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Kate Chopin's The Story of an Hour Essay

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In the late 1800s and early 1900s, gender roles were very specific. It was a male dominant society and women were considered subordinate; therefore, it was difficult for women to break free from their existing roles. Also in this time frame, classism, or discrimination based on class, existed. Louise Mallard, the protagonist in Kate Chopin’s “The Story of an Hour,” and Emily Grierson, the protagonist in William Faulkner’s “A Rose for Emily,” are both characters living in the post-Civil War era, struggling to free themselves from the constraints society has placed upon them. Louise Mallard and Emily Grierson both lack the freedom to control their own lives because of societal reasons. In “The Story of an Hour” and “A Rose for Emily,” Kate Chopin and William Faulkner show us that their characters, Louise Mallard and Emily Grierson, both have an experience of loss that makes them understand their oppression.
Kate Chopin creates Louise Mallard as a character in the nineteenth century who experiences conflicting emotions regarding to her marriage. In her writing, Chopin does not mention anything bad about Louise’s husband, Brently Mallard. In fact, the text suggests that Brently is a good husband to Louise and their relationship is not a problem. This is why when Mrs. Mallard receives the news that her husband is on the list of people who were killed in a train crash, she grieves. She isolates herself in her room, stares out an open window, and then involuntarily begins to feel emotions other than sadness and devastation. Feelings of joy and freedom consume her and she becomes internally conflicted. Chopin does much in the text to show that Louise is not a horrible and egotistic person for feeling happiness at the death of her husban...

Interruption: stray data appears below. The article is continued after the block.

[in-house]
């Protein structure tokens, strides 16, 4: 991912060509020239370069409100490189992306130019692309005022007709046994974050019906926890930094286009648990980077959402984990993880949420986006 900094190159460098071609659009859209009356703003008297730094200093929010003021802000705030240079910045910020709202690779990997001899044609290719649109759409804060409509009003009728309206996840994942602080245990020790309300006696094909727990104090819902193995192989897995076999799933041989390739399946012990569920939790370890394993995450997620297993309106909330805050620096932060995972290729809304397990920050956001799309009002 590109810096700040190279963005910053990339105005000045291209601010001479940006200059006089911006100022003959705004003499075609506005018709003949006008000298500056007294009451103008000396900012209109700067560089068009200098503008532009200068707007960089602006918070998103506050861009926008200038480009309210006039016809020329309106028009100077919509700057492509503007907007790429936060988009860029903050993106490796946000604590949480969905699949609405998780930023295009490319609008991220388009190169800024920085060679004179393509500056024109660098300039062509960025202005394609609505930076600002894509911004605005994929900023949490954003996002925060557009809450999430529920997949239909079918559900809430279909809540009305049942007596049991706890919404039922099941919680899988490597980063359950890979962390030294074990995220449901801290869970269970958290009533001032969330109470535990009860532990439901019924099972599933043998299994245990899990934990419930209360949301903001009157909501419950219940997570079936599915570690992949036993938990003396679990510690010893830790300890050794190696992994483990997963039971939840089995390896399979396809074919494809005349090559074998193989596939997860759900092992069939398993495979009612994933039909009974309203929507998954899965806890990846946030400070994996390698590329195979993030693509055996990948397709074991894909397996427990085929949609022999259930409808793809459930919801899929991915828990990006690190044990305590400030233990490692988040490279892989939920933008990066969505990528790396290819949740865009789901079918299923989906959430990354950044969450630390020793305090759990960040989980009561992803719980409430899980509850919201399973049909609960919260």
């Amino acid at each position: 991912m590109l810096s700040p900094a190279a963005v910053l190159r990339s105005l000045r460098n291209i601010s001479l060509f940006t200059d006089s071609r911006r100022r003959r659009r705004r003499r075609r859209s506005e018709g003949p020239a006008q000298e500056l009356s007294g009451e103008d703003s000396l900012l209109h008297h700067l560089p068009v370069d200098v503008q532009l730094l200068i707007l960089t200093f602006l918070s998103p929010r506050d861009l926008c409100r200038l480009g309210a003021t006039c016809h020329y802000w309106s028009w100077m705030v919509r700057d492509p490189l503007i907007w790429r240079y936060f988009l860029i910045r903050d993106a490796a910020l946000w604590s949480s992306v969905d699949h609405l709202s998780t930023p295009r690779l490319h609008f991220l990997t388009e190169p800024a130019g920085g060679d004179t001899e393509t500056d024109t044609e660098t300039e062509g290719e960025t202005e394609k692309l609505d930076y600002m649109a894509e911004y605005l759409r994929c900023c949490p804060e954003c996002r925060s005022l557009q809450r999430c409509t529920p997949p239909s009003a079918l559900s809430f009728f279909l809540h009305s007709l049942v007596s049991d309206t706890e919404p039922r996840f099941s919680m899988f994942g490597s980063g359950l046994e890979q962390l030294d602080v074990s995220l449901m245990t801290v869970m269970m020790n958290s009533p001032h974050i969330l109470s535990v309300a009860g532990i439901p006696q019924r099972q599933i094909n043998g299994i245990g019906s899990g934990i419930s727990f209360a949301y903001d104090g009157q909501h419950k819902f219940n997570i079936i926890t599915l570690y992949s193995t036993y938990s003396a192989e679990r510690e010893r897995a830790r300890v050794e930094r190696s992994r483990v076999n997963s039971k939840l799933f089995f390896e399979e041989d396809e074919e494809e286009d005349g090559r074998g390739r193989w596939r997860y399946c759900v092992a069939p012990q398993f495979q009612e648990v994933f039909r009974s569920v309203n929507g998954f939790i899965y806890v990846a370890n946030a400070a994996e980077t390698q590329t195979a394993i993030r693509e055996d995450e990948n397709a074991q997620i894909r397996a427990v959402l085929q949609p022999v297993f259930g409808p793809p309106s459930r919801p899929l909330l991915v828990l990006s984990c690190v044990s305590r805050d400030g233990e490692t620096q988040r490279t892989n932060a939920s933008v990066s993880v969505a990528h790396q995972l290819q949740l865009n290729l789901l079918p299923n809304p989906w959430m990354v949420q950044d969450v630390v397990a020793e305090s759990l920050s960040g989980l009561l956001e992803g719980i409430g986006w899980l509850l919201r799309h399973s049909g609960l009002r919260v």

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... Emily, to learn and understand the actuality of their oppression.



Works Cited

Chopin, Kate. “The Story of an Hour.” The Compact Bedford Introduction to Literature.
Ed. Michael Meyer. 9th Ed. Boston: Bedford, 2012. 15-16. Print.
Faulkner, William. “A Rose for Emily.” The Compact Bedford Introduction to Literature.
Ed. Michael Meyer. 9th Ed. Boston: Bedford, 2012. 84-90. Print.
Jamil, S. Selina. "Emotions in The Story of an Hour." The Explicator 67.3 (2009): 215+.
Literature Resource Center. Web. 12 Apr. 2014.
West, Ray B., Jr. "Atmosphere and Theme in Faulkner's 'A Rose for Emily'." William
Faulkner: Four Decades of Criticism. Ed. Linda Welshimer Wagner. Michigan State University Press, 1973. 192-198. Rpt. in Short Story Criticism. Ed. Laurie Lanzen Harris and Sheila Fitzgerald. Vol. 1. Detroit: Gale Research, 1988. Literature Resource Center. Web. 17 Apr. 2014.



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